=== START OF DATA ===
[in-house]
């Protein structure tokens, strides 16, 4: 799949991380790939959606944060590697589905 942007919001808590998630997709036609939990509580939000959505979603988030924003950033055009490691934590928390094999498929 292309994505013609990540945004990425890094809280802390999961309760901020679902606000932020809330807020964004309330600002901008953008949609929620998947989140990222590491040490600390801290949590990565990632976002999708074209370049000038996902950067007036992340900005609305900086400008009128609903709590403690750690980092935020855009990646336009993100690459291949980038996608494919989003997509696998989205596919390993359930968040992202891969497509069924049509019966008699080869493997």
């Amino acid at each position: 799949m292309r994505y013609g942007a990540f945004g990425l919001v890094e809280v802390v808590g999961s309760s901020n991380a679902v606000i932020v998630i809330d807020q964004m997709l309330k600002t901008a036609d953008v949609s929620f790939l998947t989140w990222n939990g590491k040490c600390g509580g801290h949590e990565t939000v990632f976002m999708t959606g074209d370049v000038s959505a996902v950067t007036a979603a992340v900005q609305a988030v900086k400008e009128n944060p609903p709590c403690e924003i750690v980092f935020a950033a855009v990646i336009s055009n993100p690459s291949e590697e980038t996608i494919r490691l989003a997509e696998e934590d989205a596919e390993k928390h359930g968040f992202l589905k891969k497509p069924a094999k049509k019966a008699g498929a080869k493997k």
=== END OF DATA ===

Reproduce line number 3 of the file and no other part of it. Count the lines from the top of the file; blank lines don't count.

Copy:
């Amino acid at each position: 799949m292309r994505y013609g942007a990540f945004g990425l919001v890094e809280v802390v808590g999961s309760s901020n991380a679902v606000i932020v998630i809330d807020q964004m997709l309330k600002t901008a036609d953008v949609s929620f790939l998947t989140w990222n939990g590491k040490c600390g509580g801290h949590e990565t939000v990632f976002m999708t959606g074209d370049v000038s959505a996902v950067t007036a979603a992340v900005q609305a988030v900086k400008e009128n944060p609903p709590c403690e924003i750690v980092f935020a950033a855009v990646i336009s055009n993100p690459s291949e590697e980038t996608i494919r490691l989003a997509e696998e934590d989205a596919e390993k928390h359930g968040f992202l589905k891969k497509p069924a094999k049509k019966a008699g498929a080869k493997k």